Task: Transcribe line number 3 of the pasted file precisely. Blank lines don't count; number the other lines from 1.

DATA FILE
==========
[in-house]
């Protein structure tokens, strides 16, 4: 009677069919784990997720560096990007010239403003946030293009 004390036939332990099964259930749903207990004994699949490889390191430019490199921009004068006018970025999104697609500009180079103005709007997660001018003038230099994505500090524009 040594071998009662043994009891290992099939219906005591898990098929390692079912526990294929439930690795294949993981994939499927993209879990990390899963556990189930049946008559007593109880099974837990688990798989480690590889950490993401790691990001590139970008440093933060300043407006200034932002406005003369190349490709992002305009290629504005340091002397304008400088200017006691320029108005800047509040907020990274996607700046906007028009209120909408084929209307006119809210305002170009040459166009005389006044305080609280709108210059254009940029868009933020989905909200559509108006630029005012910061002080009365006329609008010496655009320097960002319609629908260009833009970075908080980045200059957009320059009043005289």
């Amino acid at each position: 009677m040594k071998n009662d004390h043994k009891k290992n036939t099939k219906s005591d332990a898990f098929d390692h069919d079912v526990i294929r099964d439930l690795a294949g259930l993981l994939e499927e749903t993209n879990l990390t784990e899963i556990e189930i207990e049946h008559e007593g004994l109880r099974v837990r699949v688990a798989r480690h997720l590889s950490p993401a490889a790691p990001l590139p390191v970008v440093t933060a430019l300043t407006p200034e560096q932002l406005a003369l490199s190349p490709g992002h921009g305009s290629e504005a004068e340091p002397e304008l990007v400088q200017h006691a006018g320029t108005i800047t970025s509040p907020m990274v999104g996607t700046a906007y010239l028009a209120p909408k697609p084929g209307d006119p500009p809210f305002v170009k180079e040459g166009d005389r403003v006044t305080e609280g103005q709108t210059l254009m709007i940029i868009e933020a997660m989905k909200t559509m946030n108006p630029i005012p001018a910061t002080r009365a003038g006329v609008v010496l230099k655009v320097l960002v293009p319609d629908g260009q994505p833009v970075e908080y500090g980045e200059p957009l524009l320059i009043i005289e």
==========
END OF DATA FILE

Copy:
């Amino acid at each position: 009677m040594k071998n009662d004390h043994k009891k290992n036939t099939k219906s005591d332990a898990f098929d390692h069919d079912v526990i294929r099964d439930l690795a294949g259930l993981l994939e499927e749903t993209n879990l990390t784990e899963i556990e189930i207990e049946h008559e007593g004994l109880r099974v837990r699949v688990a798989r480690h997720l590889s950490p993401a490889a790691p990001l590139p390191v970008v440093t933060a430019l300043t407006p200034e560096q932002l406005a003369l490199s190349p490709g992002h921009g305009s290629e504005a004068e340091p002397e304008l990007v400088q200017h006691a006018g320029t108005i800047t970025s509040p907020m990274v999104g996607t700046a906007y010239l028009a209120p909408k697609p084929g209307d006119p500009p809210f305002v170009k180079e040459g166009d005389r403003v006044t305080e609280g103005q709108t210059l254009m709007i940029i868009e933020a997660m989905k909200t559509m946030n108006p630029i005012p001018a910061t002080r009365a003038g006329v609008v010496l230099k655009v320097l960002v293009p319609d629908g260009q994505p833009v970075e908080y500090g980045e200059p957009l524009l320059i009043i005289e």